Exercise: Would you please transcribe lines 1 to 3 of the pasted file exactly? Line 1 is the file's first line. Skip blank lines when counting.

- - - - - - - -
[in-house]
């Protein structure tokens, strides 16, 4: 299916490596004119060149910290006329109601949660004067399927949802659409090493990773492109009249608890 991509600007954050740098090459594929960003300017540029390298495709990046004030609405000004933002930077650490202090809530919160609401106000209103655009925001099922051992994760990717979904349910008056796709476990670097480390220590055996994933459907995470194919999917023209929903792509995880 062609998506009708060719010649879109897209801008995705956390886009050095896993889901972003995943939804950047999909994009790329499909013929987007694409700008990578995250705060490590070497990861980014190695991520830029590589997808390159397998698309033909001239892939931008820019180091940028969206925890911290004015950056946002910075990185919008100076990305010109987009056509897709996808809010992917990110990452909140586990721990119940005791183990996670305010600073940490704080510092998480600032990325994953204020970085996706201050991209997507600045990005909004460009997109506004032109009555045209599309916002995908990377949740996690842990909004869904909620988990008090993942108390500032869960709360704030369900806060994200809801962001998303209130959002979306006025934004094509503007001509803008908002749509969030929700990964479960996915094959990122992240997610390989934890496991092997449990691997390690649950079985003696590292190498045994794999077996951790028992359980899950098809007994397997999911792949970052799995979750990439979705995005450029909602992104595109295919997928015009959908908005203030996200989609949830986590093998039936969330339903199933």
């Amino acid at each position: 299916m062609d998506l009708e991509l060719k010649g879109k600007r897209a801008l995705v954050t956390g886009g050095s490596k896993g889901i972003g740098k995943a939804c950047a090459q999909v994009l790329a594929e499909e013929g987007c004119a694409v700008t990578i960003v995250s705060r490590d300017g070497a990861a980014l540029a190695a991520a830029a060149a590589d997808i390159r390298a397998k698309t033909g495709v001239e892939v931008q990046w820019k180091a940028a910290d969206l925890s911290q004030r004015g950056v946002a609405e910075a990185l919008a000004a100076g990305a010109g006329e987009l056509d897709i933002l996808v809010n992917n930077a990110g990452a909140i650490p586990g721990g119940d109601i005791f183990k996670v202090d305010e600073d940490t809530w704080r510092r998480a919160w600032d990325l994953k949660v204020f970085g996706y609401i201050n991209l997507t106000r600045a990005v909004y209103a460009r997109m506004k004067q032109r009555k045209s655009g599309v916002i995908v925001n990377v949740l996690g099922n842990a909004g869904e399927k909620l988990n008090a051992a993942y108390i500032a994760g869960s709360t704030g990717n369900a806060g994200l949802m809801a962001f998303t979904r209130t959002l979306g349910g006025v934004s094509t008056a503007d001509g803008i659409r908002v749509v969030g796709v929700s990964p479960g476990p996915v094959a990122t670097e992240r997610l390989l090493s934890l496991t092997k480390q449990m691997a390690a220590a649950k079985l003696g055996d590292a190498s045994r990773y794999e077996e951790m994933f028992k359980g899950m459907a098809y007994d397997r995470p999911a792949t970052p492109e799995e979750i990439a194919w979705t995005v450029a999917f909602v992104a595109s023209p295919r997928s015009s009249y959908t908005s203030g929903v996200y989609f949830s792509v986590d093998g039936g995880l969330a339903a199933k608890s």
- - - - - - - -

[in-house]
């Protein structure tokens, strides 16, 4: 299916490596004119060149910290006329109601949660004067399927949802659409090493990773492109009249608890 991509600007954050740098090459594929960003300017540029390298495709990046004030609405000004933002930077650490202090809530919160609401106000209103655009925001099922051992994760990717979904349910008056796709476990670097480390220590055996994933459907995470194919999917023209929903792509995880 062609998506009708060719010649879109897209801008995705956390886009050095896993889901972003995943939804950047999909994009790329499909013929987007694409700008990578995250705060490590070497990861980014190695991520830029590589997808390159397998698309033909001239892939931008820019180091940028969206925890911290004015950056946002910075990185919008100076990305010109987009056509897709996808809010992917990110990452909140586990721990119940005791183990996670305010600073940490704080510092998480600032990325994953204020970085996706201050991209997507600045990005909004460009997109506004032109009555045209599309916002995908990377949740996690842990909004869904909620988990008090993942108390500032869960709360704030369900806060994200809801962001998303209130959002979306006025934004094509503007001509803008908002749509969030929700990964479960996915094959990122992240997610390989934890496991092997449990691997390690649950079985003696590292190498045994794999077996951790028992359980899950098809007994397997999911792949970052799995979750990439979705995005450029909602992104595109295919997928015009959908908005203030996200989609949830986590093998039936969330339903199933």
């Amino acid at each position: 299916m062609d998506l009708e991509l060719k010649g879109k600007r897209a801008l995705v954050t956390g886009g050095s490596k896993g889901i972003g740098k995943a939804c950047a090459q999909v994009l790329a594929e499909e013929g987007c004119a694409v700008t990578i960003v995250s705060r490590d300017g070497a990861a980014l540029a190695a991520a830029a060149a590589d997808i390159r390298a397998k698309t033909g495709v001239e892939v931008q990046w820019k180091a940028a910290d969206l925890s911290q004030r004015g950056v946002a609405e910075a990185l919008a000004a100076g990305a010109g006329e987009l056509d897709i933002l996808v809010n992917n930077a990110g990452a909140i650490p586990g721990g119940d109601i005791f183990k996670v202090d305010e600073d940490t809530w704080r510092r998480a919160w600032d990325l994953k949660v204020f970085g996706y609401i201050n991209l997507t106000r600045a990005v909004y209103a460009r997109m506004k004067q032109r009555k045209s655009g599309v916002i995908v925001n990377v949740l996690g099922n842990a909004g869904e399927k909620l988990n008090a051992a993942y108390i500032a994760g869960s709360t704030g990717n369900a806060g994200l949802m809801a962001f998303t979904r209130t959002l979306g349910g006025v934004s094509t008056a503007d001509g803008i659409r908002v749509v969030g796709v929700s990964p479960g476990p996915v094959a990122t670097e992240r997610l390989l090493s934890l496991t092997k480390q449990m691997a390690a220590a649950k079985l003696g055996d590292a190498s045994r990773y794999e077996e951790m994933f028992k359980g899950m459907a098809y007994d397997r995470p999911a792949t970052p492109e799995e979750i990439a194919w979705t995005v450029a999917f909602v992104a595109s023209p295919r997928s015009s009249y959908t908005s203030g929903v996200y989609f949830s792509v986590d093998g039936g995880l969330a339903a199933k608890s």